While the US targeted Iran for its alleged nuclear-weapons programme (which, according to the US National Intelligence Estimate of summer 2005, may take ten years to achieve weapons even if it were to begin work immediately), Washington went ahead and on March 3 signed an agreement with India, a non-NPT signatory, to provide it with nuclear fuel. India possesses nuclear weapons and has not agreed to make no more, yet this has not deterred Uncle Sam from signing an agreement, in clear violation of its own NPT obligations. National and financial interests rather than principles are involved here. America’s allies—India, Israel and others—can do no wrong; its enemies can do nothing right.
The US is trying to change the NPT’s rules unilaterally by exerting pressure on Iran to abandon uranium enrichment. Tehran has very good reasons to be wary of this and of attempts by countries like Russia to offer to enrich uranium for Iran on their own soil. If, after Iran has invested billions of dollars in nuclear power plants, the Russians were to renege on their agreement to supply fuel, that would leave Iran in severe difficulties. This is not a frivolous question; Iran cannot obtain spare parts for its US-manufactured civilian aircraft although it is entitled to do so under its commercial agreement with Washington. This has led to several plane crashes, with tragic loss of life, because the US has imposed an embargo on spare parts. Why Iran should trust its energy future to outside powers, when according to NPT it has a complete and unlimited right to enrich uranium on its own soil, no one bothers to try to explain.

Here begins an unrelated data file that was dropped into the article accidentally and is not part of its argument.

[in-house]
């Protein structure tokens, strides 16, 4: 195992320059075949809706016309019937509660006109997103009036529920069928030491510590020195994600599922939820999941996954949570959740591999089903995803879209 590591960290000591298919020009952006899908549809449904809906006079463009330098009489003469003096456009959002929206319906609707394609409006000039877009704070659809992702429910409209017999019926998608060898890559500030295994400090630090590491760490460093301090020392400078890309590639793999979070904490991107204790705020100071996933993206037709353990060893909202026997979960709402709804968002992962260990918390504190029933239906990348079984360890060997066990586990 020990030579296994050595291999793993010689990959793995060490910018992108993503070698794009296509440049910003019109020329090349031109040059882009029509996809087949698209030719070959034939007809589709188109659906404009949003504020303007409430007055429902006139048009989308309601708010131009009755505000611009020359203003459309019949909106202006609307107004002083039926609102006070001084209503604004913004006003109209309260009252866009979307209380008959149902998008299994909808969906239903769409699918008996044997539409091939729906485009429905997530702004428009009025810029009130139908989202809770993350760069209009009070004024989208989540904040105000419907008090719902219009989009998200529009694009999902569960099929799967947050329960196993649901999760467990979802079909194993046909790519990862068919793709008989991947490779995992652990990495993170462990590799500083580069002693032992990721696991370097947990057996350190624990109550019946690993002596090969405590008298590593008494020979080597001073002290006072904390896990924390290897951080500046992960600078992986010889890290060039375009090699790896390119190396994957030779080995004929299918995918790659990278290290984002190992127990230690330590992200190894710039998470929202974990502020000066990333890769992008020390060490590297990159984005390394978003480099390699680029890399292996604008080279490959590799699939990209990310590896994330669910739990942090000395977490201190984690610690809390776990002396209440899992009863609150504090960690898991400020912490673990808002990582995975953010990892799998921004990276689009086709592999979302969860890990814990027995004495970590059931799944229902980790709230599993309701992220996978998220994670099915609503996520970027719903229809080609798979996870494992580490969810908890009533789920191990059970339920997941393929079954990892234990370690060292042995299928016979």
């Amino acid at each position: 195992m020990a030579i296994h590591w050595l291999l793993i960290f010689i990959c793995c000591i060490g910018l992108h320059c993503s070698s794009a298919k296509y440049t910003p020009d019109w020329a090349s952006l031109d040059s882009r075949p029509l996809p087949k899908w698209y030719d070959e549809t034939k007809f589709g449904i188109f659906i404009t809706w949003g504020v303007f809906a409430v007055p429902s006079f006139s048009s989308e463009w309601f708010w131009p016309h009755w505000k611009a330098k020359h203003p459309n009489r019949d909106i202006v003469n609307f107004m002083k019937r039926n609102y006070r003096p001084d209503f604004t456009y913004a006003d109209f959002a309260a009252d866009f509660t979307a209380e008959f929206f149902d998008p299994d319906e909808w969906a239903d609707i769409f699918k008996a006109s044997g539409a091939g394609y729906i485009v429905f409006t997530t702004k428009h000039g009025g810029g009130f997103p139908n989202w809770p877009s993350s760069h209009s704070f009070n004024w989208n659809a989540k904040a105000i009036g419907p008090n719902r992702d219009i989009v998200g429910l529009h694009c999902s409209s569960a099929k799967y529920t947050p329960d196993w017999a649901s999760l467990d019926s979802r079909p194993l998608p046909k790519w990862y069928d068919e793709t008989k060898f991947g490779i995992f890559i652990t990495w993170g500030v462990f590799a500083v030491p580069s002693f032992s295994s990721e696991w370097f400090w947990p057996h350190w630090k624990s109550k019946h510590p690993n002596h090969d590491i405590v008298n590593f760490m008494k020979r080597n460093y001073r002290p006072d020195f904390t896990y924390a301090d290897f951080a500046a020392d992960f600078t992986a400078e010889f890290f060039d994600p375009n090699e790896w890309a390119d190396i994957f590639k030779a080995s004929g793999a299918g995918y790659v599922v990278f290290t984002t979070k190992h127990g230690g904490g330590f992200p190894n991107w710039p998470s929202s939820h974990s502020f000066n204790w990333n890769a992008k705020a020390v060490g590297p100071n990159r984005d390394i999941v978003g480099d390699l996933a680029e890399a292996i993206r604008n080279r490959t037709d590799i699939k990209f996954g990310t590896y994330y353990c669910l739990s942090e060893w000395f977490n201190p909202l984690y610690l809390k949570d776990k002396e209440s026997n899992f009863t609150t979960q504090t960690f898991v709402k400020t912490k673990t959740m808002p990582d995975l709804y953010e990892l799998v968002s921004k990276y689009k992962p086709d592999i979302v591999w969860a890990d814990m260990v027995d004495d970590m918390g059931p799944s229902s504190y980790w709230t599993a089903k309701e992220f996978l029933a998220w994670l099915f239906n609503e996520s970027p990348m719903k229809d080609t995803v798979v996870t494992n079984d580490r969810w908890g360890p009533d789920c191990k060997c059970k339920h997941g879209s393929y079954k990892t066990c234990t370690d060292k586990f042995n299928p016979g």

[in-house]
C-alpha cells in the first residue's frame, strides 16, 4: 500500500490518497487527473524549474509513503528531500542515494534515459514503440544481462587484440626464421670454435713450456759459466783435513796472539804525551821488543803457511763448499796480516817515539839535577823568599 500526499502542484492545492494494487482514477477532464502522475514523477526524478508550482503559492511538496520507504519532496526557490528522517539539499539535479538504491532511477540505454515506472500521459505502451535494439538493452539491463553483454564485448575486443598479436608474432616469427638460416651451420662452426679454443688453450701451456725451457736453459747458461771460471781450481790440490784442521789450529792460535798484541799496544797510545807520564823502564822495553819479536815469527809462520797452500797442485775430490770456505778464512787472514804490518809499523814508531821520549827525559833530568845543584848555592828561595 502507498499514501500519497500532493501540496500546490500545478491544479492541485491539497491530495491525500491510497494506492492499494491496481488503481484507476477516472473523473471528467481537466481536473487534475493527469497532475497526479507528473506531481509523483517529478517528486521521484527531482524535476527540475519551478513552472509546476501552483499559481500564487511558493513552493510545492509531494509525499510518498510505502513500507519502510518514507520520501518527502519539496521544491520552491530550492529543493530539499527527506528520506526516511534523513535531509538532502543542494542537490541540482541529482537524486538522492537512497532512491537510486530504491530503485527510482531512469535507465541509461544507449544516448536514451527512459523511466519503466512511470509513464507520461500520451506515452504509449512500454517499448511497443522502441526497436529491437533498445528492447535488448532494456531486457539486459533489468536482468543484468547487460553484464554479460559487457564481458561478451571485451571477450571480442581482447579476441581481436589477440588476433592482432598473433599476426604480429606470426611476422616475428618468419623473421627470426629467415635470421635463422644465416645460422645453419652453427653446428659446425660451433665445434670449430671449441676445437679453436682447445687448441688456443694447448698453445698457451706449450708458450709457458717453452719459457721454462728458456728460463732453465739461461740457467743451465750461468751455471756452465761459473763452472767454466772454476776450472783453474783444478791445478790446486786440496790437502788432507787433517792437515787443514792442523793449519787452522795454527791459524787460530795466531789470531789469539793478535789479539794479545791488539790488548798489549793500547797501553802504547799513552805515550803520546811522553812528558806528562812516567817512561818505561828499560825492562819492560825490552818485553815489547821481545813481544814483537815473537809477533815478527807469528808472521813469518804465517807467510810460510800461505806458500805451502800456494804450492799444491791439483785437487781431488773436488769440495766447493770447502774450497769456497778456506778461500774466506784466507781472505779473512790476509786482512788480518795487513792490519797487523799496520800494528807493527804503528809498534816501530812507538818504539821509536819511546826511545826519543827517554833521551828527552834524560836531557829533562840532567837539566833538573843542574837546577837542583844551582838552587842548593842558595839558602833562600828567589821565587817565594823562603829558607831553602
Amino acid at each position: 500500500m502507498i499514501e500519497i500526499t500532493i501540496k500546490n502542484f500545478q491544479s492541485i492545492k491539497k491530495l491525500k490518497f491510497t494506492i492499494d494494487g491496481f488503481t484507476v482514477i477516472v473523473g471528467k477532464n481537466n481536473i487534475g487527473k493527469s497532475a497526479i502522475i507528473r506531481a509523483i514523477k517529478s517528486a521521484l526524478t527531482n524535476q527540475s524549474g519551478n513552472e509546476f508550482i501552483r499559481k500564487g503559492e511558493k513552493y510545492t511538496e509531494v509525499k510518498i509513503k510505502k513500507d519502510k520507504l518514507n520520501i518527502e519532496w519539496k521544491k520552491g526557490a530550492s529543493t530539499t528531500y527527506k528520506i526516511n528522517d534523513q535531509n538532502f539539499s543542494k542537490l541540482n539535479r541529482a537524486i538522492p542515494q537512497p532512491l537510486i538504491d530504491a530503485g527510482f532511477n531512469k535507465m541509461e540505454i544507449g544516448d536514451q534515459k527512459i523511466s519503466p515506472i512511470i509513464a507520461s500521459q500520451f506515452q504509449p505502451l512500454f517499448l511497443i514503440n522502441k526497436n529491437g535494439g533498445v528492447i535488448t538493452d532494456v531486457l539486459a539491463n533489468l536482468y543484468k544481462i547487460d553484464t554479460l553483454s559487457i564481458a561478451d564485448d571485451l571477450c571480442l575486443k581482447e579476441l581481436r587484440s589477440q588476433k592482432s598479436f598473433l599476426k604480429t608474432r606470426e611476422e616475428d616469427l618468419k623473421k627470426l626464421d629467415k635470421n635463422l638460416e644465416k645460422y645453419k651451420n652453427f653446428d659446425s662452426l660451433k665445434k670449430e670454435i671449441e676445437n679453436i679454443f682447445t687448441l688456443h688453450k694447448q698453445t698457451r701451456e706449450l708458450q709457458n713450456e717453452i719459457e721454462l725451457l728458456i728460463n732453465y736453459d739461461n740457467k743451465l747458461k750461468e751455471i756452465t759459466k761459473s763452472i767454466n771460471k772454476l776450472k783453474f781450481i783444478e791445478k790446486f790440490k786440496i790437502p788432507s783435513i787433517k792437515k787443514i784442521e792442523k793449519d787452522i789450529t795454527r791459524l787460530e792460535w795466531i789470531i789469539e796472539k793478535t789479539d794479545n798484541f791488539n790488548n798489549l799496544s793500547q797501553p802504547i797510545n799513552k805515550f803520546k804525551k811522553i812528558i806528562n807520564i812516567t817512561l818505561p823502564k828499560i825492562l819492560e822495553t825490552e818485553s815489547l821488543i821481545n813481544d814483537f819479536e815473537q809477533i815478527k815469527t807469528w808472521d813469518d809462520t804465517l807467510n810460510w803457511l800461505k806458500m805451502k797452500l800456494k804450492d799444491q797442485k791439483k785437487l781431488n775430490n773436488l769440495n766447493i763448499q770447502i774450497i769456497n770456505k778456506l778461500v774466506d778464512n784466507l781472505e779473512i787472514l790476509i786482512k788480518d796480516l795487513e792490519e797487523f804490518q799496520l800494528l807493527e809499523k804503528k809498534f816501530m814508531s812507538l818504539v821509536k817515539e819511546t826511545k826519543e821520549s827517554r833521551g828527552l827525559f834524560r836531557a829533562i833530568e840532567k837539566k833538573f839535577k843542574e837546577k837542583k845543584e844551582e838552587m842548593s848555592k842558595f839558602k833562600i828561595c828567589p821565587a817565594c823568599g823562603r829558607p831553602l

To prove his country’s good intentions, President Mahmoud Ahmedinejad announced on February 26 that "not only Middle East but the whole world should be nuclear free", yet such assurances have fallen on deaf ears. Imam Seyyed Ali Khamenei, the Rahbar, has even issued a fatwa against making nuclear weapons. American propaganda, dutifully parroted by a subservient media, continues to make scurrilous allegations against Iran. US ambassador John Bolton, the most undiplomatic diplomat at the UN, continues to threaten Iran with dire consequences, using expletives that make the vulgarity of Dick Cheney seem polite.
When Bolton threatened Iran with "harm and pain", President Ahmedinejad shot back: "They know that they are not capable of causing the least harm to Iranian people. They will suffer more." The Americans cannot find a way out of Iraq, where more than 72 percent of its troops, according to a poll by Zogby International, want to get out by the end of this year; so theUS government’s threats against Iran ring distinctly hollow. The announcement in mid-March by Zalmay Khalilzad, US ambassador in Iraq, of talks with Iranian officials about Iraq is a clear indication that the US needs Iran’s help. Islamic Iran should not make it easy for Uncle Sam to extricate himself from the mess in Iraq unless he is prepared to improve his atrocious behaviour. Teaching him a lesson or two about good manners would be no bad thing, either, for Uncle Sam or for the rest of the world.